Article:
Just to add insult to injury there is a second part of the climb immediately after the first rising from 235m to 307m in 0.8km -its called the Burnhouse Climb. Both climbs took 32mins 10 seconds at an average speed of 10.7km/h – Woeful really – but I wasn’t at my best obviously.
The descent to Darvel drops to 129m from 307m in about 4km. It passed in a blur at speeds up to 45.4 kmh. We dropped to a road junction, joining the A71 again, where we proceded to climb up out of the very valley that we had just descended into.
To cut a veeeery long story short – there was a series of no fewer than 9 uphill sections that morning before the next food station at Crawford John – my average speeds increased up each hill as I took on more energy bars or gels but I was still starving by the time I got there. The weather had been variable – it had rained at times (light showers), been gusty at times ( it was generally windy) and I had been very focused on keeping on going , facing into the wind. I fervently hoped that as we turned east the wind would be behind me.
The lovely people at the community centre had put on live music – a tad too loud for my taste – loads of hot tea and coffee, sandwiches, energy biscuits and bowls of pasta. I ate everything that wasn’t tied down……
Clearly the local community were fighting a planning issue with the development of windmill farms on their doorstep, as a number of “object to this development” brochures were available at each table. This clearly didn’t sit well with a lot of the relatively knackered riders that appeared as most collected food and then went to sit outside….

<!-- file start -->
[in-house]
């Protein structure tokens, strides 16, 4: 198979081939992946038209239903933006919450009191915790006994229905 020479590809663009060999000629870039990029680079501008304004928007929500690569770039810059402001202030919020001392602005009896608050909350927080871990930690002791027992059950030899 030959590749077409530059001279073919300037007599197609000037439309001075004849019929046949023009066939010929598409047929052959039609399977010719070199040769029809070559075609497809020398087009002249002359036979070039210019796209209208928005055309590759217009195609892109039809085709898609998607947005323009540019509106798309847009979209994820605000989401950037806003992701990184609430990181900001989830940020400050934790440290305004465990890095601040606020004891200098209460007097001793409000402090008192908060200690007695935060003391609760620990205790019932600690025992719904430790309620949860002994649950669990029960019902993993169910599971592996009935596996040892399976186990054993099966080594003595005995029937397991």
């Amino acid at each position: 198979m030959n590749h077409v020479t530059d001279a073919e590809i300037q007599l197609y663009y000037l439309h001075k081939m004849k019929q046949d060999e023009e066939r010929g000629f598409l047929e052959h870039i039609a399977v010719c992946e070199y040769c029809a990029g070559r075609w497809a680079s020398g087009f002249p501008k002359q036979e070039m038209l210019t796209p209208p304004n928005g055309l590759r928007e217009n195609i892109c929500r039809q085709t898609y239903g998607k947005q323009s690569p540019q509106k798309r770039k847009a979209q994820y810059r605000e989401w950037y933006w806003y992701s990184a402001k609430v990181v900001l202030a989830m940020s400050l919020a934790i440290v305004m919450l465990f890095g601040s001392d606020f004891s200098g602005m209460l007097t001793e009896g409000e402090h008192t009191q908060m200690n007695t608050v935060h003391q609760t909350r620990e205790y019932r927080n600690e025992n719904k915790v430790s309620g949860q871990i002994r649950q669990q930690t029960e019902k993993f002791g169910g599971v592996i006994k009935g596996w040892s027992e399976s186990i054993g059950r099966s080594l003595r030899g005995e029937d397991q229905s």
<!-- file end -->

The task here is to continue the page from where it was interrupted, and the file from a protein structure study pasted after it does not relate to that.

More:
Onwards – refreshed, refueled and much more like business as usual.
Surprise, Surprise – it was uphill again on the way out of Crawford John back up to the higher levels where the wind blew you about. I had travelled 106.2km and had cycled for 5 hours and 11minutes before I cycled under the A74 near Abington. I felt like I was cycling back in to a landscape that I knew and understood. I was coming back into “home” territory, having been abroad in foreign cycling territory that had preyed upon me with its wicked hills.
I had fueled up and was feeling much more refreshed at lunch and my performance was much more like business as usual. I was climbing hills better, revelling in the downhill sections and pushing up speeds on the flat sections. Turning left at Roberton, there was a Loooong category 4 uphill gradient that led on to another long Category 4 climb on the B7055. This took you over the shoulder of the range of Pentland Hills and into the valley that ultimately leads to Balerno. My average speed going uphill was 16.5km/h – a little bit faster than earlier. On the A70, I am pushing 35 to 40kmh, rolling up and down with the road, and loving it. Getting going again!!!